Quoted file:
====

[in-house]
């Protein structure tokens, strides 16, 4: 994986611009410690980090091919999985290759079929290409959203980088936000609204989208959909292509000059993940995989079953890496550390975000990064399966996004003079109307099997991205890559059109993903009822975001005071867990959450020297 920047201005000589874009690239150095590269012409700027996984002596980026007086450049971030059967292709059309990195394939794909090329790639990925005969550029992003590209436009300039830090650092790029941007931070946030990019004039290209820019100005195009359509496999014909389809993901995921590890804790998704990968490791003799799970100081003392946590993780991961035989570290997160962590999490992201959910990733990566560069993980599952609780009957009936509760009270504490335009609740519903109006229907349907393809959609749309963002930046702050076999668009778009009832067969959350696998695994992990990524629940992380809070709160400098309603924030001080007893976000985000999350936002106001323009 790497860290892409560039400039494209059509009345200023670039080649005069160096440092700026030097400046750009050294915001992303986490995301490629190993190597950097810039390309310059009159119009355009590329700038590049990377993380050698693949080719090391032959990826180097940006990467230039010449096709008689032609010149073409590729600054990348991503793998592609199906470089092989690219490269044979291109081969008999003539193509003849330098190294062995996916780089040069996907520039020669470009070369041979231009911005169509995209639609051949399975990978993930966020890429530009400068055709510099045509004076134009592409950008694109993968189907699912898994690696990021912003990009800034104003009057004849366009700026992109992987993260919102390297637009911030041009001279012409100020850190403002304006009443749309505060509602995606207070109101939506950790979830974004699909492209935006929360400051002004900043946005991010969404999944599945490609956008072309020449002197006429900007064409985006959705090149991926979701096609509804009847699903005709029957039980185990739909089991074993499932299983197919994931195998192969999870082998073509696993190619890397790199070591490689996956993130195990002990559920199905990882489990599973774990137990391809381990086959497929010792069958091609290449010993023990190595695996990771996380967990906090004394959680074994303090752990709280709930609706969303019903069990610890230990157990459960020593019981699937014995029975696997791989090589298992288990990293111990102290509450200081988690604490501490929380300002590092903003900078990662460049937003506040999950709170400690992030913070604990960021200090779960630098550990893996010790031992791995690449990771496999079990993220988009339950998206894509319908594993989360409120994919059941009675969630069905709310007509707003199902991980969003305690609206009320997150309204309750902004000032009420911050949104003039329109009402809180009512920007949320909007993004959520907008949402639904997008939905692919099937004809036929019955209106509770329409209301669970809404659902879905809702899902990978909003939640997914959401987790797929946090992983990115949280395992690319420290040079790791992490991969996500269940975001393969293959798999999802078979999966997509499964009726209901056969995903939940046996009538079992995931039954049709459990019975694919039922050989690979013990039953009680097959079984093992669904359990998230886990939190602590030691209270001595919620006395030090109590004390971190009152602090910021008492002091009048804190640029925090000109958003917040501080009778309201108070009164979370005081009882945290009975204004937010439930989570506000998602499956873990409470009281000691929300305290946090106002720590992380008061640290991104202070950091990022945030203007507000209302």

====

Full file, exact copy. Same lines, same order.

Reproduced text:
[in-house]
């Protein structure tokens, strides 16, 4: 994986611009410690980090091919999985290759079929290409959203980088936000609204989208959909292509000059993940995989079953890496550390975000990064399966996004003079109307099997991205890559059109993903009822975001005071867990959450020297 920047201005000589874009690239150095590269012409700027996984002596980026007086450049971030059967292709059309990195394939794909090329790639990925005969550029992003590209436009300039830090650092790029941007931070946030990019004039290209820019100005195009359509496999014909389809993901995921590890804790998704990968490791003799799970100081003392946590993780991961035989570290997160962590999490992201959910990733990566560069993980599952609780009957009936509760009270504490335009609740519903109006229907349907393809959609749309963002930046702050076999668009778009009832067969959350696998695994992990990524629940992380809070709160400098309603924030001080007893976000985000999350936002106001323009 790497860290892409560039400039494209059509009345200023670039080649005069160096440092700026030097400046750009050294915001992303986490995301490629190993190597950097810039390309310059009159119009355009590329700038590049990377993380050698693949080719090391032959990826180097940006990467230039010449096709008689032609010149073409590729600054990348991503793998592609199906470089092989690219490269044979291109081969008999003539193509003849330098190294062995996916780089040069996907520039020669470009070369041979231009911005169509995209639609051949399975990978993930966020890429530009400068055709510099045509004076134009592409950008694109993968189907699912898994690696990021912003990009800034104003009057004849366009700026992109992987993260919102390297637009911030041009001279012409100020850190403002304006009443749309505060509602995606207070109101939506950790979830974004699909492209935006929360400051002004900043946005991010969404999944599945490609956008072309020449002197006429900007064409985006959705090149991926979701096609509804009847699903005709029957039980185990739909089991074993499932299983197919994931195998192969999870082998073509696993190619890397790199070591490689996956993130195990002990559920199905990882489990599973774990137990391809381990086959497929010792069958091609290449010993023990190595695996990771996380967990906090004394959680074994303090752990709280709930609706969303019903069990610890230990157990459960020593019981699937014995029975696997791989090589298992288990990293111990102290509450200081988690604490501490929380300002590092903003900078990662460049937003506040999950709170400690992030913070604990960021200090779960630098550990893996010790031992791995690449990771496999079990993220988009339950998206894509319908594993989360409120994919059941009675969630069905709310007509707003199902991980969003305690609206009320997150309204309750902004000032009420911050949104003039329109009402809180009512920007949320909007993004959520907008949402639904997008939905692919099937004809036929019955209106509770329409209301669970809404659902879905809702899902990978909003939640997914959401987790797929946090992983990115949280395992690319420290040079790791992490991969996500269940975001393969293959798999999802078979999966997509499964009726209901056969995903939940046996009538079992995931039954049709459990019975694919039922050989690979013990039953009680097959079984093992669904359990998230886990939190602590030691209270001595919620006395030090109590004390971190009152602090910021008492002091009048804190640029925090000109958003917040501080009778309201108070009164979370005081009882945290009975204004937010439930989570506000998602499956873990409470009281000691929300305290946090106002720590992380008061640290991104202070950091990022945030203007507000209302």